By Thomas Hill
Chairman Deutch, Ranking Member Wilson and members of the House Foreign Affairs Middle East, North Africa and International Terrorism Subcommittee, thank you for the opportunity to testify on Libya.
The timing for this hearing is especially important given the escalation in violence in Libya over the past five weeks and the bleak prospects for a peaceful solution in the near future.
I am the Senior Program Officer for North Africa at the United States Institute of Peace, although the views expressed here are my own.
USIP was established by Congress as an independent, nonpartisan national institute to prevent and resolve violent conflicts abroad, in accordance with U.S. national interests and values.
The inability to end peacefully Libya’s post-Gaddafi transition has resulted in violence, allowed terrorists and traffickers to operate with near impunity, and created a conduit for irregular migration into Europe – posing a significant security challenge to the strategic interests of the U.S. and our allies.
My testimony today is distilled into three points:
- A permanent political solution is not possible if external actors and nation-states continue to intervene in Libya in ways that prioritize their own interests over those of the Libyan people.
- The peace process led by the United Nations has failed. The causes of that failure are numerous and open for debate but the outcome itself is not.
It is appropriate to conclude that the United Nations never had the authority necessary to restrain external and internal spoilers and no longer enjoys the requisite credibility with the Libyan people to broker a lasting peace.
- The United States and other “P5” countries can and should play a role in bringing Libya’s conflict to resolution through high-level diplomatic engagement and applied pressure on those states and actors that violate United Nations resolutions related to arms transfers and the protection of civilians.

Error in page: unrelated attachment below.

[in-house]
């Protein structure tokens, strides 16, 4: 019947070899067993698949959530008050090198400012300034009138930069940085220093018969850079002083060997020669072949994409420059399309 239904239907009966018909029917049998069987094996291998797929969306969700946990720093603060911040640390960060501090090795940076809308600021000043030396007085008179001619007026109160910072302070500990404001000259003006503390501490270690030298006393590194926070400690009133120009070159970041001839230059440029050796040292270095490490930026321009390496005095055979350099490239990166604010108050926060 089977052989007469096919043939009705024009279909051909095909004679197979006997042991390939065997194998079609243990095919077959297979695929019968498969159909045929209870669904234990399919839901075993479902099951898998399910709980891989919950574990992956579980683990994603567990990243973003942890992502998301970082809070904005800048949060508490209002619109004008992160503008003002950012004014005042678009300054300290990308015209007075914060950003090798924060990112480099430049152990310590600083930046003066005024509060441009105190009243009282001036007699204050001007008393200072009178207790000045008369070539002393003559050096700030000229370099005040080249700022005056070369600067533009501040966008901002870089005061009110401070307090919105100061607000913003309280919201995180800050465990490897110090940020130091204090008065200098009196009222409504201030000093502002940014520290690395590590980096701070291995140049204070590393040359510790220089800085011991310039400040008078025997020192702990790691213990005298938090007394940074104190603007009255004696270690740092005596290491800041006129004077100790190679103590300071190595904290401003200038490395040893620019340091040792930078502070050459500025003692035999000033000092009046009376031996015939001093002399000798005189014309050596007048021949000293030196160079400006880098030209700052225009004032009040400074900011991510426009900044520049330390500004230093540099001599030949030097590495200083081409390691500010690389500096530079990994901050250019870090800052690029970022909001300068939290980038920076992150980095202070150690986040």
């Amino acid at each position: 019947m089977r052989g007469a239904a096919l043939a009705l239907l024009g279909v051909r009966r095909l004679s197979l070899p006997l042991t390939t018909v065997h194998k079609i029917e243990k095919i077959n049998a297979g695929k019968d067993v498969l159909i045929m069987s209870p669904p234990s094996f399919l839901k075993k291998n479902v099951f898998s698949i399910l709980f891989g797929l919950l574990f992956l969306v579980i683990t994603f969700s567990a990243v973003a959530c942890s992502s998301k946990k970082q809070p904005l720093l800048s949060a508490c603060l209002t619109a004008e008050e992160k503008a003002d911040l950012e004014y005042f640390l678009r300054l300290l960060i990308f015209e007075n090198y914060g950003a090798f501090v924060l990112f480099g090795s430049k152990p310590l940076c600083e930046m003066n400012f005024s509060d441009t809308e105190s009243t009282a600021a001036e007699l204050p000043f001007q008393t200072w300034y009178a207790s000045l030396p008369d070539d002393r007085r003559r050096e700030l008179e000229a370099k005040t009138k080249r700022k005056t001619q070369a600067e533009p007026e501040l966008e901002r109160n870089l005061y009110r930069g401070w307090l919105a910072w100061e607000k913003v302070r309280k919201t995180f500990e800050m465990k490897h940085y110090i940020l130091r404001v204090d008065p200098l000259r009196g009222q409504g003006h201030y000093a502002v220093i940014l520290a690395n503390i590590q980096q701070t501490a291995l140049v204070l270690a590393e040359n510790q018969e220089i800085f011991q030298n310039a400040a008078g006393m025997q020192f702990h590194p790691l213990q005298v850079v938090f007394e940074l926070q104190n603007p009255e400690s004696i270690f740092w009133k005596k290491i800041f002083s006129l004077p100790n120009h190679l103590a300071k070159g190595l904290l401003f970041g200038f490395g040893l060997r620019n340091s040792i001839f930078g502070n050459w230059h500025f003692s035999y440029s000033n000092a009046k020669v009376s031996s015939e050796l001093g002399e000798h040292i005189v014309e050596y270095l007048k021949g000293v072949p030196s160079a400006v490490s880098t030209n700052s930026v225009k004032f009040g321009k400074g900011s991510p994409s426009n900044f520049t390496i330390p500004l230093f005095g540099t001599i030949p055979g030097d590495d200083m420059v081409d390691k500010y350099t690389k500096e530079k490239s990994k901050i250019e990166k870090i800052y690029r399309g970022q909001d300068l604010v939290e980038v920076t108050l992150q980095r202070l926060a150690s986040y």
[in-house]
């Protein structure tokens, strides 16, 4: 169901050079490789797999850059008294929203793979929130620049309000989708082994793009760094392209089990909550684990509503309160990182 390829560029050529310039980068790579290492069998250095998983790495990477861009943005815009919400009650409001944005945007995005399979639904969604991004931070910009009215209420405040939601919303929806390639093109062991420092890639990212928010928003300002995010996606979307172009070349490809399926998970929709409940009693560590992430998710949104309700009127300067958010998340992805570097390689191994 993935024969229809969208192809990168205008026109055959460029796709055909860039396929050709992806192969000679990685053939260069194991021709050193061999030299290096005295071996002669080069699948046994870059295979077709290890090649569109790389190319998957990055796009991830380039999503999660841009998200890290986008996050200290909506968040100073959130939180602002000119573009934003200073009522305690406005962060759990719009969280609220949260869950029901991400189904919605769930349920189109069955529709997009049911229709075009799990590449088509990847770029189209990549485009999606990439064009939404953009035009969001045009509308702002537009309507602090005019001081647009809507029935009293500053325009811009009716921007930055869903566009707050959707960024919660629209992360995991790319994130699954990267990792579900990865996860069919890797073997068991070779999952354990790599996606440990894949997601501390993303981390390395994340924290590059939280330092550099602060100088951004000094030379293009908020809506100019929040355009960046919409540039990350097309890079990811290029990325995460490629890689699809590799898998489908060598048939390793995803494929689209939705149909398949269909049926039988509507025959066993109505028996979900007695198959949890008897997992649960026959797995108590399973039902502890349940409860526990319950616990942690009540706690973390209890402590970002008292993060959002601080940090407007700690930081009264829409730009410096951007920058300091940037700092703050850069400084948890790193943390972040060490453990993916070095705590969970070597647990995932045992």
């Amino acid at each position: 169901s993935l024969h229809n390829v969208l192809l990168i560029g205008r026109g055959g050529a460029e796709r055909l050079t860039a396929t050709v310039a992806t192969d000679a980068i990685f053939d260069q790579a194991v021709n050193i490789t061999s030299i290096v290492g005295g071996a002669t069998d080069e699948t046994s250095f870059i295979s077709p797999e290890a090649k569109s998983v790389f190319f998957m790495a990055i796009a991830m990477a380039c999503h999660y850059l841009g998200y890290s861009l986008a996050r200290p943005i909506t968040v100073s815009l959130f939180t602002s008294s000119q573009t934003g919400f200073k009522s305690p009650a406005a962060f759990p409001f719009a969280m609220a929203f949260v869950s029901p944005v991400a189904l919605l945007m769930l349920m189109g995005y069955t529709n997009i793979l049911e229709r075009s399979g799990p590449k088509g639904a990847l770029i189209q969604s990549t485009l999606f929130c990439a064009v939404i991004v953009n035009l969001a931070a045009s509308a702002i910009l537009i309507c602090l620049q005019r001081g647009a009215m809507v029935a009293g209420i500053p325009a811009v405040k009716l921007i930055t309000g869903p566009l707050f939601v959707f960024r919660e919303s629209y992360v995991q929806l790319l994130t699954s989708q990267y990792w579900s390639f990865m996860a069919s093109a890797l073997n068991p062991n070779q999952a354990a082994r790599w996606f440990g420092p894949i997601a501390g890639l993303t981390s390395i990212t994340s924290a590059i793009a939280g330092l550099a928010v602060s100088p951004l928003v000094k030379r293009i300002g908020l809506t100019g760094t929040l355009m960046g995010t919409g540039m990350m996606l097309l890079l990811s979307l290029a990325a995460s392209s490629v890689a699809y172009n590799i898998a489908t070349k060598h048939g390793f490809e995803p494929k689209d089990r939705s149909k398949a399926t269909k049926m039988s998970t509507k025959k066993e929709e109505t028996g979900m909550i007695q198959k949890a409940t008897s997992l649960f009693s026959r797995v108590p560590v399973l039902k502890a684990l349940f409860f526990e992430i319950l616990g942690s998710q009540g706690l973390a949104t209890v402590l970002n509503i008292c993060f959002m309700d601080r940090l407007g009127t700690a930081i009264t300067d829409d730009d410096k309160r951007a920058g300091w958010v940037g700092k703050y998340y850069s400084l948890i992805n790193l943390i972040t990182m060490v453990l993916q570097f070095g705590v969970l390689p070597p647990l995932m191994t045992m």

The popular movement that challenged and ultimately overthrew Muammar Gaddafi was greatly aided by – and would have been unsuccessful without – the intervention of NATO forces and the support of the United Nations.
NATO states (led by France and the United Kingdom) and non-NATO allies, like the United Arab Emirates (UAE) and Qatar, aligned against Gaddafi and implemented the UN-authorized “no-fly” zone.
These external actors provided anti-Gaddafi groups with critical financial and military support, laying the foundation for the patron-client relationships that persist in Libya today.
Following Gaddafi’s death October 2011, all states that participated in the NATO alliance intervention publicly pledged to support the United Nations and its mandate to facilitate Libya’s transition.
In 2016, a Joint Communique on Libya, signed by Egypt, Italy, Qatar, Russia, Saudi Arabia, Turkey, the UAE, and others, reaffirmed “our commitment to the United Nations Support Mission in Libya’s efforts under the leadership of the UN Special Representative of the Secretary General.”
The European Union, African Union, the League of Arab States, and United Nations issued a joint statement in 2017 reaffirming their support for the UN’s coordination role and leadership.
Unfortunately, since 2011, external actors continued to provide military and financial support to their Libyan proxies, in contravention to United Nations Security Council resolutions, undermining UN mediation efforts.
Rivalries that had been set aside in the effort to oust Gaddafi resurfaced as states have sought to advance narrow self-interests, often at the expense of one another.
Divisions within Libyan society were exacerbated and exploited by external actors who found Libyan partners willing to prioritize personal gain over national unity.
As these regional proxy battles and competition for control over Libyan resources have played out over the last eight years, it has been the Libyan people that have paid the largest cost.
Regional rival interventions
The UAE and Qatar participated in Operation Unified Protector, the NATO-led mission, sanctioned by the United Nations Security Council, to protect civilians in Libya.
However, this alliance was one of convenience and perceived necessity. The two countries have a well-documented history of tension made worse by their respective entanglements in the revolutions of Egypt and Syria.
These tensions reportedly boiled over into a near military confrontation as recently as June 2017, a disaster only avoided after the intervention of former Secretary of State Rex Tillerson. In lieu of direct military conflict, Libya became one of the battlegrounds where this regional conflict materialized.